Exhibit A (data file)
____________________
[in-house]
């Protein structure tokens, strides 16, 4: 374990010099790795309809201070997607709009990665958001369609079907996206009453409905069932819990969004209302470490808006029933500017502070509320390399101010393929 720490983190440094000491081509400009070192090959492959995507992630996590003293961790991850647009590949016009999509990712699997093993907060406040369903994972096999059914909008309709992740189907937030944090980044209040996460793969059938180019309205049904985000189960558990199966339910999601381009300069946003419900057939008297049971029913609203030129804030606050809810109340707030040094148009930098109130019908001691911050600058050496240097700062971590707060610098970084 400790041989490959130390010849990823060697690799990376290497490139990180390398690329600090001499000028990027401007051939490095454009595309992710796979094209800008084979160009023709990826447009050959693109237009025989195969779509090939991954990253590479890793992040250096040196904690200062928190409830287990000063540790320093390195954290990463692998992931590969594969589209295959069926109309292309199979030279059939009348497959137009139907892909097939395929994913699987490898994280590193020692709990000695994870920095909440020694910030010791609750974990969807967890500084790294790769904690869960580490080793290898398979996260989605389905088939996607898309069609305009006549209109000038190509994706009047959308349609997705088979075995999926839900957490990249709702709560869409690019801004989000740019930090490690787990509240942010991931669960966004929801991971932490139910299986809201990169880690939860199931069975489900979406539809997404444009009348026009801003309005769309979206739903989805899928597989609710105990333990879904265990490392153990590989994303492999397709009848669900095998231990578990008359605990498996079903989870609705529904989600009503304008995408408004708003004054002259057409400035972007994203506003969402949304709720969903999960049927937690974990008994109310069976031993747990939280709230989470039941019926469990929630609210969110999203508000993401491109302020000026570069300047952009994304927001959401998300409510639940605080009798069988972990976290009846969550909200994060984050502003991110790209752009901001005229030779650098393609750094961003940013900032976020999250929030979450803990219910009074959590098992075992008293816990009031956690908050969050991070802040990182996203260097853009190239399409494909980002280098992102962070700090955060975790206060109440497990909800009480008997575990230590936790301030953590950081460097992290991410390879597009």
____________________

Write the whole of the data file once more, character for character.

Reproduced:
[in-house]
């Protein structure tokens, strides 16, 4: 374990010099790795309809201070997607709009990665958001369609079907996206009453409905069932819990969004209302470490808006029933500017502070509320390399101010393929 720490983190440094000491081509400009070192090959492959995507992630996590003293961790991850647009590949016009999509990712699997093993907060406040369903994972096999059914909008309709992740189907937030944090980044209040996460793969059938180019309205049904985000189960558990199966339910999601381009300069946003419900057939008297049971029913609203030129804030606050809810109340707030040094148009930098109130019908001691911050600058050496240097700062971590707060610098970084 400790041989490959130390010849990823060697690799990376290497490139990180390398690329600090001499000028990027401007051939490095454009595309992710796979094209800008084979160009023709990826447009050959693109237009025989195969779509090939991954990253590479890793992040250096040196904690200062928190409830287990000063540790320093390195954290990463692998992931590969594969589209295959069926109309292309199979030279059939009348497959137009139907892909097939395929994913699987490898994280590193020692709990000695994870920095909440020694910030010791609750974990969807967890500084790294790769904690869960580490080793290898398979996260989605389905088939996607898309069609305009006549209109000038190509994706009047959308349609997705088979075995999926839900957490990249709702709560869409690019801004989000740019930090490690787990509240942010991931669960966004929801991971932490139910299986809201990169880690939860199931069975489900979406539809997404444009009348026009801003309005769309979206739903989805899928597989609710105990333990879904265990490392153990590989994303492999397709009848669900095998231990578990008359605990498996079903989870609705529904989600009503304008995408408004708003004054002259057409400035972007994203506003969402949304709720969903999960049927937690974990008994109310069976031993747990939280709230989470039941019926469990929630609210969110999203508000993401491109302020000026570069300047952009994304927001959401998300409510639940605080009798069988972990976290009846969550909200994060984050502003991110790209752009901001005229030779650098393609750094961003940013900032976020999250929030979450803990219910009074959590098992075992008293816990009031956690908050969050991070802040990182996203260097853009190239399409494909980002280098992102962070700090955060975790206060109440497990909800009480008997575990230590936790301030953590950081460097992290991410390879597009």